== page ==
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Republican congressman addresses major stigma surrounding his party: 'It's very important for Republicans to engage'

Republican Congressman John Curtis didn't intend to be a climate leader

John Curtis

Photo Credit: Getty Images

Republican Congressman John Curtis didn't intend to be a climate leader. After all, he comes from a district in Utah that represents oil, gas, and a portion of the coal that powers 53% of the state's electricity.

But his love of the outdoors and his deep desire to protect it for his grandkids led him to become one of the most vocal — and unexpected — climate leaders in both his home state and in Washington.

"One of my long-term goals is to have every Republican talking about being good stewards, leaving this Earth better than we found it," Curtis told The Cool Down. "And in truth, I think we always have, but we talk about it in a different way."

Climate hasn't traditionally been a part of the Republican Party platform, and Curtis believes "that leaves people with the assumption that we don't care." He calls that assumption "a mistake."

"You don't have to check your conservative values at the door to be good on this issue," he added. "It's very important for Republicans to engage."

That's why Curtis started the Conservative Climate Caucus, which counts about one-third of all House Republicans among its members. 

"That surprises a lot of people," Curtis said. "Especially when they learn that the first tenet of the caucus is that the climate's changing and that decades and decades of an Industrial Revolution caused by man has had an impact on the climate." 

The caucus works to educate Republicans on climate issues and promote conservative climate solutions.

"This is a big deal because it gives us a better opportunity to talk with our Democratic colleagues about solutions instead of debating whether or not this is really happening," Curtis explained. "And I think what you're seeing right now happening in Washington is more and more of a thoughtful debate, not about the science, but about the best way to reduce [pollution]."

"And Republicans have different ideas than some of our Democratic colleagues, but they're all about reducing [pollution]," he continued. "And I think it's important to have this debate and talk about our ideas versus their ideas, and I think it's healthy for the country. I think it's healthy for the climate, and I'm really proud of Republicans for being more and more a part of this conversation."

While there are plenty of solutions that the two parties disagree on, there's also a surprising amount of overlap. Majorities of Republicans and Democrats want to increase funding for clean energy research and want the government to provide homeowners and businesses with incentives to buy clean appliances, energy-efficient vehicles, or solar panels.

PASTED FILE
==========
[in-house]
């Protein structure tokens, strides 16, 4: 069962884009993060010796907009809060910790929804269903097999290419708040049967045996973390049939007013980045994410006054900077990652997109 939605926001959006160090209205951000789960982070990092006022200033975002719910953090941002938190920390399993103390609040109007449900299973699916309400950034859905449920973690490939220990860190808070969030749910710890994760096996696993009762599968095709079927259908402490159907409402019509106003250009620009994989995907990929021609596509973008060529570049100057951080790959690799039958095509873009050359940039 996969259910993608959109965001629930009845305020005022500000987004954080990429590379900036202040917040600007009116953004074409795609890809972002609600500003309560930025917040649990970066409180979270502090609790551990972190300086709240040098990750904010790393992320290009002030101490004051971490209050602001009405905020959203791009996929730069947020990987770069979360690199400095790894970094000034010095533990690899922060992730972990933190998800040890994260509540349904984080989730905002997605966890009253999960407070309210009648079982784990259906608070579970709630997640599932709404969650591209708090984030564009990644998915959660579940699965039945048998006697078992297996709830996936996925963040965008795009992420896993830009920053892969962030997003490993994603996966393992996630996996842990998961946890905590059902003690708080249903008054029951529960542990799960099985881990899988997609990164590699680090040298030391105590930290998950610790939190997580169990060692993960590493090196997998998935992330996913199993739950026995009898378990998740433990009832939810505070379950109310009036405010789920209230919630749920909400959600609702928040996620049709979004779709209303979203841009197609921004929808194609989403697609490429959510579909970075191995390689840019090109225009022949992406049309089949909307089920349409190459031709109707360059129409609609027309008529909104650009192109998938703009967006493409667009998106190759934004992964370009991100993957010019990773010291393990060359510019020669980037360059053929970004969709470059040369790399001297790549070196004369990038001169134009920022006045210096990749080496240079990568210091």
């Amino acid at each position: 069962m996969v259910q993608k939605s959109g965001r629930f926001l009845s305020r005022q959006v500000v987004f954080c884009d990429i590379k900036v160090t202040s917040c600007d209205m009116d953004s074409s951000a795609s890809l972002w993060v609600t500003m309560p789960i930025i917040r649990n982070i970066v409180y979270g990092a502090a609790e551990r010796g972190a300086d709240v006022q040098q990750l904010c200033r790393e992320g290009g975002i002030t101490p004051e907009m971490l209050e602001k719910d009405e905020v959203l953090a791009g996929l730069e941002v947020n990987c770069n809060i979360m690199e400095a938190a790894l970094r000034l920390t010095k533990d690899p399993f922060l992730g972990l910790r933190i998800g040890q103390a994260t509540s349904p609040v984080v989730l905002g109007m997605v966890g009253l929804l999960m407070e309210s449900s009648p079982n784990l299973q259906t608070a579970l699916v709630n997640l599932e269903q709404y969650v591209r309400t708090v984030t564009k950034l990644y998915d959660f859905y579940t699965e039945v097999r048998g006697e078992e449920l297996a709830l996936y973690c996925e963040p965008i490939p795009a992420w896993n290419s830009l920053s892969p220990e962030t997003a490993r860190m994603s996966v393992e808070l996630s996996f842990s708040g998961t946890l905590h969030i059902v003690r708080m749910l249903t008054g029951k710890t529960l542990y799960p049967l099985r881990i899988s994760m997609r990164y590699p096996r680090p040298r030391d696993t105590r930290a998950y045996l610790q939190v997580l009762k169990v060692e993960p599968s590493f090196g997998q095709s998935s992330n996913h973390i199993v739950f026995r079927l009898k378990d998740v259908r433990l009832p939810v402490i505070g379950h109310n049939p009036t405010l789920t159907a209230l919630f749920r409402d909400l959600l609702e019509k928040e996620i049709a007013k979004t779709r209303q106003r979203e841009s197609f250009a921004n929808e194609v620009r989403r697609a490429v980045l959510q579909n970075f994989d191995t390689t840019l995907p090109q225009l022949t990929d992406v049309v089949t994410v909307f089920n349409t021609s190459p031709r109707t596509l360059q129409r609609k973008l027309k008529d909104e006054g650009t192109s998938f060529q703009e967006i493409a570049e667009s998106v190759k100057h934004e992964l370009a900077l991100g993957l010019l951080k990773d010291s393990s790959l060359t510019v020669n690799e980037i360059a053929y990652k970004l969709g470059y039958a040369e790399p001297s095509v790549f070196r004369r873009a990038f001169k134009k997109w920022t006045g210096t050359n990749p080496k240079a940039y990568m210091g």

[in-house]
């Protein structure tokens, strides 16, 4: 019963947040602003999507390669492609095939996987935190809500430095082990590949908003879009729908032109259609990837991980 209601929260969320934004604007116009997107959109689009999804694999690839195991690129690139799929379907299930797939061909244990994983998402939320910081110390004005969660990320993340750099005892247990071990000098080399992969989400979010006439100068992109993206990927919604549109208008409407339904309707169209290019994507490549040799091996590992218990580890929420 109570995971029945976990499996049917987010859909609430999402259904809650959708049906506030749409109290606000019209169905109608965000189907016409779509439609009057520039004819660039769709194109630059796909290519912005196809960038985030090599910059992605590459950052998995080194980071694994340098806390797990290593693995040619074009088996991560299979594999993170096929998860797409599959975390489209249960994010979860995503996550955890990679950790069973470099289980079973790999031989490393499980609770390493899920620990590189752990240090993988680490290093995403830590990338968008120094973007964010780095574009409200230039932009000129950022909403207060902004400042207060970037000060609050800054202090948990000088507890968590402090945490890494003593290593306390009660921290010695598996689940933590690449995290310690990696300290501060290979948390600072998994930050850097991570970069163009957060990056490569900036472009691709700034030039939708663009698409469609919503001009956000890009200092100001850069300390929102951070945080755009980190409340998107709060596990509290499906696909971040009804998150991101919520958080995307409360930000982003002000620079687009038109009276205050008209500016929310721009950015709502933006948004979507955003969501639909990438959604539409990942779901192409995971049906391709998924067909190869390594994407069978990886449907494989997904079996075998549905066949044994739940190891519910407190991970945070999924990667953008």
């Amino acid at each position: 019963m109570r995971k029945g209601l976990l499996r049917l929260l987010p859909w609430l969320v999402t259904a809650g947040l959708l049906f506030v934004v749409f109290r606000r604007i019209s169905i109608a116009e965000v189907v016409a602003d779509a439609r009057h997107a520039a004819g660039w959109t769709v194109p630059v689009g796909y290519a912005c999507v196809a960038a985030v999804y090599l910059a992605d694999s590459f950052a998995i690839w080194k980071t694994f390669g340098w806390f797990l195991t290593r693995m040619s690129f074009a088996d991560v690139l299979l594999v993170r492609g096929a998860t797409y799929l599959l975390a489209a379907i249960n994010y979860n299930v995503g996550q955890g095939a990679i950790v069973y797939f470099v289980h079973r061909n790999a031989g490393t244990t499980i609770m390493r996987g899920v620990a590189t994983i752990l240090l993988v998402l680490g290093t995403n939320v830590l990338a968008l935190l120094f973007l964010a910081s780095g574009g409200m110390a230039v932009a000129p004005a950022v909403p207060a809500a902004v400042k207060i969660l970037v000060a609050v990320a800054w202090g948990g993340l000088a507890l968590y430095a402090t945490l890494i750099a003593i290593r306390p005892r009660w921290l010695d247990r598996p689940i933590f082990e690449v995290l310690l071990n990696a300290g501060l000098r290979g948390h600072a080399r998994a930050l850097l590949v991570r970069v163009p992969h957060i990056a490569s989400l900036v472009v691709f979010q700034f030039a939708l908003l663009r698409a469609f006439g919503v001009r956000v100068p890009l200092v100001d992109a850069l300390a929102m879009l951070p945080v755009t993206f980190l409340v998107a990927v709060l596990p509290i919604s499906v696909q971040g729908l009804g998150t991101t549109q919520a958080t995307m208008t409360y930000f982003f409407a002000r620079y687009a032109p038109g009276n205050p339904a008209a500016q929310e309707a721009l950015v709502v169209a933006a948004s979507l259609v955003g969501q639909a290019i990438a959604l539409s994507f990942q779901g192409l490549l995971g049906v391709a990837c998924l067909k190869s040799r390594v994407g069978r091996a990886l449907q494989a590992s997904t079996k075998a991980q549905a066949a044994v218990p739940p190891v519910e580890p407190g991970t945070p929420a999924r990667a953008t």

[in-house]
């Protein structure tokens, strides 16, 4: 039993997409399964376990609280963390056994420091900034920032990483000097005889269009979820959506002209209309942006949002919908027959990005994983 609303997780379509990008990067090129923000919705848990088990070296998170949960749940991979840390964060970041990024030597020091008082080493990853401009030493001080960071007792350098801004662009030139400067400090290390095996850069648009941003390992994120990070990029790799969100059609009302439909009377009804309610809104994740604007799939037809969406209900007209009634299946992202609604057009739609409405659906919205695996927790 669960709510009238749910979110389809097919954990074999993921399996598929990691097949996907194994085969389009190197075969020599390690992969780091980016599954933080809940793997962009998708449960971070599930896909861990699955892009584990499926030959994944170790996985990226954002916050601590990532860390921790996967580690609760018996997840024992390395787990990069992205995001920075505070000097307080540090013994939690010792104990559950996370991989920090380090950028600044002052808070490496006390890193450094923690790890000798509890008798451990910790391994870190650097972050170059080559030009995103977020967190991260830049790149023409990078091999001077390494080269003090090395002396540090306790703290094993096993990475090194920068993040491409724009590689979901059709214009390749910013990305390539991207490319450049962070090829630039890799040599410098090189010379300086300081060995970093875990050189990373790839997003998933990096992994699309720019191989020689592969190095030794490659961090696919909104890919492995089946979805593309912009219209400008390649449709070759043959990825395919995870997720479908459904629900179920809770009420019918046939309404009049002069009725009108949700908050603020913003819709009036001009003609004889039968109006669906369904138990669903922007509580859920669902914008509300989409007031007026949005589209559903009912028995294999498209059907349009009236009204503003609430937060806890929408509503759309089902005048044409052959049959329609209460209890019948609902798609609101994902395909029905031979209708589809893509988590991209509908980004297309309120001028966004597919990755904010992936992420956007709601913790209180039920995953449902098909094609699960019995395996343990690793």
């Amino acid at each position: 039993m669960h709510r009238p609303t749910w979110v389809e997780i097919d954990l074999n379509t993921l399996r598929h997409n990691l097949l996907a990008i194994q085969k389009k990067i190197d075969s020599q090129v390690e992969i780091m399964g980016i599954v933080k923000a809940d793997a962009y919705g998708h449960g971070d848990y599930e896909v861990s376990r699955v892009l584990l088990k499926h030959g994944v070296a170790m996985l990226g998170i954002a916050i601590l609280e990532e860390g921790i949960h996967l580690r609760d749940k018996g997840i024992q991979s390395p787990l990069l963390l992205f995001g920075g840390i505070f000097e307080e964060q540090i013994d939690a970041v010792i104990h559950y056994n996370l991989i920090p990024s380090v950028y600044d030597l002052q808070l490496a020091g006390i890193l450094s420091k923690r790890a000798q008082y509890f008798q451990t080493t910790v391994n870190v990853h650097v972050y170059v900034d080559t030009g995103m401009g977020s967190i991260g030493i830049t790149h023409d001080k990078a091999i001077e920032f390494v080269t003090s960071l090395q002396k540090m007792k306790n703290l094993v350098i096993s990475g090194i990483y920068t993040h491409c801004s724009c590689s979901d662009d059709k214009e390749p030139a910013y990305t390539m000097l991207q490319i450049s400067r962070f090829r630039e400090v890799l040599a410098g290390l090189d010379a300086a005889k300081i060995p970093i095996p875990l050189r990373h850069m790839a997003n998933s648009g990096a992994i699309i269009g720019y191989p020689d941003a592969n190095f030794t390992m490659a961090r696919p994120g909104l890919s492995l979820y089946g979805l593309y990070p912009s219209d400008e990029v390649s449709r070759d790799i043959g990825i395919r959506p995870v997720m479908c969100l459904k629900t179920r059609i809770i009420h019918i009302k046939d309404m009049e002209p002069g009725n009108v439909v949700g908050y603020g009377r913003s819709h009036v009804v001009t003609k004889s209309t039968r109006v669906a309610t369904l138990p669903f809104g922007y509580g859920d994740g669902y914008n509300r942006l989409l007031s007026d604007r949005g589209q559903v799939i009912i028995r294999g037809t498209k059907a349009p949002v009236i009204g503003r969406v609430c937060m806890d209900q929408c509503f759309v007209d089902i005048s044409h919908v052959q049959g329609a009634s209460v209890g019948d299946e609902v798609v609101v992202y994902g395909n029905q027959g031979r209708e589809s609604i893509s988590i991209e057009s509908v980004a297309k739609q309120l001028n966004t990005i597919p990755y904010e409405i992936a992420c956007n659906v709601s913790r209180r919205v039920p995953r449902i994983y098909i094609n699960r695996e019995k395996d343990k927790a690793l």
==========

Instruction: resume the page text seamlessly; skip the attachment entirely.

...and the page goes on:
It's critical we find these areas of common ground because the latest research shows climate change remains a relatively low priority among most Republican voters and hasn't changed much over the years.

Curtis believes the solution lies in inviting everyone to be part of the solution. To him, there's more progress happening between Republicans and Democrats than most people think — "literally on a daily basis," he said. 

In addition to busting the stigma that conservatives don't care about climate issues, Curtis is walking the walk in his own life. The congressman recently gave The Cool Down an exclusive tour of his new climate-friendly home, which saves him thousands of dollars a year, which you can see here.

"[I'm] doing everything I can, from changing my light bulbs to putting features in my home that reduce the impact on the climate," he said. "And I'm literally speaking to everybody I can — both Republican and Democrat — about how we can do this better." 

Perhaps more than anything, Curtis is motivated by his six kids and his 15 (soon to be 16) grandchildren. 

"Unequivocably, I'm in this because of them," he said. "I grew up in a place where I could enjoy the outdoors and clean air and clean water, and it would just break my heart to think that my grandkids couldn't have that same opportunity. I know in my heart that there'll be a day when they look back and say, 'I'm sure glad dad or grandpa or my great-grandpa did what he did.'"

Curtis family
Photo Credit: John Curtis

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